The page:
House Speaker Pelosi brought up a presumed U.S. worker shortage to say that Florida agriculture needs illegal workers to "pick the crops." In the October New York Post article "Pelosi's 'pick crops' line shows how Democrats betrayed the working class," columnist Batya Ungar-Sargon took Pelosi to task for sending a message to open the border in order to allow the working class of other countries to undercut workers in the U.S.:

[Pelosi's] comments exposed something the Left has been struggling mightily to hide: that they talk about immigration in moral terms when in actual fact, they think about immigration in economic terms...the tight labor market has had a huge impact on low-wage and blue-collar laborers.

You know how you undo those gains? Import an entirely new working class from a failed socialist state made up of people who are willing to work for much less money than an American worker. Undercut working-class Americans by opening the border and signaling to the working class of other countries that there is work for them here."

Immigration Policy Displacing U.S. Tech Workers

As recession worries increased in 2022, layoffs in the tech industry made headline news.

Reporters Natasha Singer and Kalley Huang wrote in the December New York Times column "Computer Science Students Face a Shrinking Big Tech Job Market" that: "...layoffs, hiring freezes and planned recruiting slowdowns at Meta, Twitter, Alphabet, Amazon, DoorDash, Lyft, Snap and Stripe are sending shock waves through a generation of computer and data science students who spent years honing themselves for careers at the largest tech companies..."

In the May Bloomberg opinion column "Biden Is Caught Between Big Tech and Black Voters," editor Rachel Rosenthal details several cases where major tech companies have been caught bypassing domestic talent in favor of cheaper foreign labor, which is what our visa programs were written to do. The poor record of these companies in terms of hiring from places like Historically Black Colleges and Universities (HBCUs) has been "decades in the making," Rosenthal writes.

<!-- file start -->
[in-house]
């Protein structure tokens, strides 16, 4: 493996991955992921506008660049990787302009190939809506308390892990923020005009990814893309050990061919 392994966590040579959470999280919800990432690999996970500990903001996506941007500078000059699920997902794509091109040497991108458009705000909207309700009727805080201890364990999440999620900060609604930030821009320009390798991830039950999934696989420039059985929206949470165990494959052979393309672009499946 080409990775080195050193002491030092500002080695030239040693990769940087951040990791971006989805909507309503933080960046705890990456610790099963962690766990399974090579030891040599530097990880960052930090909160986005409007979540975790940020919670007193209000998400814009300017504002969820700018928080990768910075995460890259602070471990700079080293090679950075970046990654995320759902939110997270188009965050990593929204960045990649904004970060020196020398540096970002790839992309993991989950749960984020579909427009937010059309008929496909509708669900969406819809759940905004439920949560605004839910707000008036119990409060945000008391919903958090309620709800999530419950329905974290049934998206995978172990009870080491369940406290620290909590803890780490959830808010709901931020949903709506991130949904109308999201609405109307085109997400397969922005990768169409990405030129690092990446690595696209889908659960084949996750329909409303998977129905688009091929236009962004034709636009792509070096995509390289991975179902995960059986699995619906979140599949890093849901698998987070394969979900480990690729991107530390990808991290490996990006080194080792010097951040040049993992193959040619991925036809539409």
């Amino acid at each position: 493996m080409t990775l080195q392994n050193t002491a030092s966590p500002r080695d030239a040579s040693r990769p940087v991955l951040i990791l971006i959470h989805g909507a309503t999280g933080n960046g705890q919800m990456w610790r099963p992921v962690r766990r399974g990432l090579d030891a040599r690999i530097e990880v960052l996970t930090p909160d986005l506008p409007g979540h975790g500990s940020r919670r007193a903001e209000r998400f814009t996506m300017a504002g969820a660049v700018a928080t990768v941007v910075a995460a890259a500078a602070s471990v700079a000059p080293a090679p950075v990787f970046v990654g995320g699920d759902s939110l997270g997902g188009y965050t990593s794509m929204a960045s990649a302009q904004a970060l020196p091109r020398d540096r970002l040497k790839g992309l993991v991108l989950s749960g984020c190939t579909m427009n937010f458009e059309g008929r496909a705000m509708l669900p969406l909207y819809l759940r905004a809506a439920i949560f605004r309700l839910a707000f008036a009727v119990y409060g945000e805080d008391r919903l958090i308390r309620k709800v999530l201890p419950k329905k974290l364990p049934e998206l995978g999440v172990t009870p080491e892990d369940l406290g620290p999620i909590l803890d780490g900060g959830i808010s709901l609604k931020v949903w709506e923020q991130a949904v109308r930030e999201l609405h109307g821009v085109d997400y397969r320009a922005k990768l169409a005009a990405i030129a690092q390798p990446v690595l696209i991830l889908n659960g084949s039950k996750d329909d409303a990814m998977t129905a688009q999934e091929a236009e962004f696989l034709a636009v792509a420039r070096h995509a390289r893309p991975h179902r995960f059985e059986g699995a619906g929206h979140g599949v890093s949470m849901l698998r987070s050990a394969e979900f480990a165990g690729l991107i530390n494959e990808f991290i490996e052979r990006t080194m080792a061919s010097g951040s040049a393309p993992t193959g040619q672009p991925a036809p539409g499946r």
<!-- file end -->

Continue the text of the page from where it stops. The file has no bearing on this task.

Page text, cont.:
Opinion contributor Jonette Christain wrote on how Big Tech's reliance on foreign workers comes at great expense and fairness to U.S. talent in the August Bangor Daily News column "Big tech's reliance on foreign workers is leaving Black and Latino Americans behind."

Writing On Coloradans and Population Growth

Reporting for KDVR in "Coloradans have had enough of newcomers," DJ Summers asserts "...according to a recent poll, even those newcomers are sick of newcomers." See the full story and video here.

Fort Collins-based environmental activist Gary Wockner, Ph.D., wrote in the September Colorado Politics column Survey Says Coloradans want Less Growth": "Coloradans simply don't like the continued rapid population growth and the majority of the public wants to shut growth down to protect the environment and their quality of life. In fact, Coloradans love their mountains, open spaces, flowing rivers, forests and farms — the very natural resources that growth is devouring across the state."

See our study, "Disappearing Colorado" for more.

Questioning Whether Our Immigration System Serves the National Interest

In this video, Batya Ungar-Sargon explains how our current border crisis and policies offer cruelty, not compassion.

In the March Tablet column "The End of Citizenship" Michael Lind critiques the selling of American citizenship (i.e. the EB-5 program reauthorized by Congress and the president last month) and word games the media plays "to erase any distinction between legal and illegal immigration" and reduce the very idea of citizenship down to "a matter of paperwork, with no moral or political significance."

LISA IRVING is a Content Writer for NumbersUSA's Media Standards Project

Updated: Thu, May 11th 2023 @ 3:23pm EDT